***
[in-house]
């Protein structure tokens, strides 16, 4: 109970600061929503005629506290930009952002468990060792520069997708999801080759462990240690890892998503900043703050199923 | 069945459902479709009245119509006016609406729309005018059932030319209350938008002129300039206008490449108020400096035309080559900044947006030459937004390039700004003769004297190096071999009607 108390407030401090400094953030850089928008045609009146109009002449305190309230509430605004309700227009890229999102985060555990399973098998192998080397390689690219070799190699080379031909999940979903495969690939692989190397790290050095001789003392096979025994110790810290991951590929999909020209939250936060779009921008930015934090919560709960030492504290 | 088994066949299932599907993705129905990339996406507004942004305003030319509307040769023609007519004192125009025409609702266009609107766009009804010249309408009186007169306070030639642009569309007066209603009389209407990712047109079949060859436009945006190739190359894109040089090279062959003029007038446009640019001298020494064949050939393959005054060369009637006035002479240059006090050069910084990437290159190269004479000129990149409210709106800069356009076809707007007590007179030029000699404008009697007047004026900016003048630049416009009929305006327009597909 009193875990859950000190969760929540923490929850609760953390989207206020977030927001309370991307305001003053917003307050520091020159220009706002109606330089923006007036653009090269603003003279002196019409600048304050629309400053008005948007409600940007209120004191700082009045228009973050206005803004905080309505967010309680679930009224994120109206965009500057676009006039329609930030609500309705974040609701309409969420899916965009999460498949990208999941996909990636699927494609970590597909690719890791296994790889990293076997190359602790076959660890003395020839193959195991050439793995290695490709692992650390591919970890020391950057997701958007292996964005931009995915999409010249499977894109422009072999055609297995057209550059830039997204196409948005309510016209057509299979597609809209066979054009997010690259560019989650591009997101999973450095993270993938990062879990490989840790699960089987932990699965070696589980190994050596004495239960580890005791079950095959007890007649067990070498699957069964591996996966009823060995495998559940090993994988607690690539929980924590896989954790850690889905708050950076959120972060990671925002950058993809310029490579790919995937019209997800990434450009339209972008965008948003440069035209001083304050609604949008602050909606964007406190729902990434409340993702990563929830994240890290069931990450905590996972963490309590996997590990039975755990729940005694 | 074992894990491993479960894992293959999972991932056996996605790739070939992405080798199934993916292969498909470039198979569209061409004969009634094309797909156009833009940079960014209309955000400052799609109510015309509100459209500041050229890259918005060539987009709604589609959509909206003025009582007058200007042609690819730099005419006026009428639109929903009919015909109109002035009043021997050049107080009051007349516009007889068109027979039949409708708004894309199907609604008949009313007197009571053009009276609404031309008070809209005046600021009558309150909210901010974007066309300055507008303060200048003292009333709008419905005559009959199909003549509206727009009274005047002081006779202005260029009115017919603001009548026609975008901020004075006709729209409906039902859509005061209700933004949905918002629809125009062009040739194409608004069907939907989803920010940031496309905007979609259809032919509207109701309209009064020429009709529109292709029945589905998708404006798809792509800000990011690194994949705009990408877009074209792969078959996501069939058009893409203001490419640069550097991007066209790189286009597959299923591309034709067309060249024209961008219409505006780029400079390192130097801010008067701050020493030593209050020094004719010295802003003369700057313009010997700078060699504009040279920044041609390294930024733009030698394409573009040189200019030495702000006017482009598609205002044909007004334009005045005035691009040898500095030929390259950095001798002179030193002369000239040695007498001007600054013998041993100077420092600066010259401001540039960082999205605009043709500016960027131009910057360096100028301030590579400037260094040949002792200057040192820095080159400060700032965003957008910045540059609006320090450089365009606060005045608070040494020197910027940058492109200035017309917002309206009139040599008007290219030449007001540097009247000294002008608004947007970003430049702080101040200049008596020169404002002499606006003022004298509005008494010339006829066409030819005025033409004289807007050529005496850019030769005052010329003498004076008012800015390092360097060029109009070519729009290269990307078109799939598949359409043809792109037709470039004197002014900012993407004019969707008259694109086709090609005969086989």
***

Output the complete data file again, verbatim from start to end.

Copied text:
[in-house]
């Protein structure tokens, strides 16, 4: 109970600061929503005629506290930009952002468990060792520069997708999801080759462990240690890892998503900043703050199923 | 069945459902479709009245119509006016609406729309005018059932030319209350938008002129300039206008490449108020400096035309080559900044947006030459937004390039700004003769004297190096071999009607 108390407030401090400094953030850089928008045609009146109009002449305190309230509430605004309700227009890229999102985060555990399973098998192998080397390689690219070799190699080379031909999940979903495969690939692989190397790290050095001789003392096979025994110790810290991951590929999909020209939250936060779009921008930015934090919560709960030492504290 | 088994066949299932599907993705129905990339996406507004942004305003030319509307040769023609007519004192125009025409609702266009609107766009009804010249309408009186007169306070030639642009569309007066209603009389209407990712047109079949060859436009945006190739190359894109040089090279062959003029007038446009640019001298020494064949050939393959005054060369009637006035002479240059006090050069910084990437290159190269004479000129990149409210709106800069356009076809707007007590007179030029000699404008009697007047004026900016003048630049416009009929305006327009597909 009193875990859950000190969760929540923490929850609760953390989207206020977030927001309370991307305001003053917003307050520091020159220009706002109606330089923006007036653009090269603003003279002196019409600048304050629309400053008005948007409600940007209120004191700082009045228009973050206005803004905080309505967010309680679930009224994120109206965009500057676009006039329609930030609500309705974040609701309409969420899916965009999460498949990208999941996909990636699927494609970590597909690719890791296994790889990293076997190359602790076959660890003395020839193959195991050439793995290695490709692992650390591919970890020391950057997701958007292996964005931009995915999409010249499977894109422009072999055609297995057209550059830039997204196409948005309510016209057509299979597609809209066979054009997010690259560019989650591009997101999973450095993270993938990062879990490989840790699960089987932990699965070696589980190994050596004495239960580890005791079950095959007890007649067990070498699957069964591996996966009823060995495998559940090993994988607690690539929980924590896989954790850690889905708050950076959120972060990671925002950058993809310029490579790919995937019209997800990434450009339209972008965008948003440069035209001083304050609604949008602050909606964007406190729902990434409340993702990563929830994240890290069931990450905590996972963490309590996997590990039975755990729940005694 | 074992894990491993479960894992293959999972991932056996996605790739070939992405080798199934993916292969498909470039198979569209061409004969009634094309797909156009833009940079960014209309955000400052799609109510015309509100459209500041050229890259918005060539987009709604589609959509909206003025009582007058200007042609690819730099005419006026009428639109929903009919015909109109002035009043021997050049107080009051007349516009007889068109027979039949409708708004894309199907609604008949009313007197009571053009009276609404031309008070809209005046600021009558309150909210901010974007066309300055507008303060200048003292009333709008419905005559009959199909003549509206727009009274005047002081006779202005260029009115017919603001009548026609975008901020004075006709729209409906039902859509005061209700933004949905918002629809125009062009040739194409608004069907939907989803920010940031496309905007979609259809032919509207109701309209009064020429009709529109292709029945589905998708404006798809792509800000990011690194994949705009990408877009074209792969078959996501069939058009893409203001490419640069550097991007066209790189286009597959299923591309034709067309060249024209961008219409505006780029400079390192130097801010008067701050020493030593209050020094004719010295802003003369700057313009010997700078060699504009040279920044041609390294930024733009030698394409573009040189200019030495702000006017482009598609205002044909007004334009005045005035691009040898500095030929390259950095001798002179030193002369000239040695007498001007600054013998041993100077420092600066010259401001540039960082999205605009043709500016960027131009910057360096100028301030590579400037260094040949002792200057040192820095080159400060700032965003957008910045540059609006320090450089365009606060005045608070040494020197910027940058492109200035017309917002309206009139040599008007290219030449007001540097009247000294002008608004947007970003430049702080101040200049008596020169404002002499606006003022004298509005008494010339006829066409030819005025033409004289807007050529005496850019030769005052010329003498004076008012800015390092360097060029109009070519729009290269990307078109799939598949359409043809792109037709470039004197002014900012993407004019969707008259694109086709090609005969086989």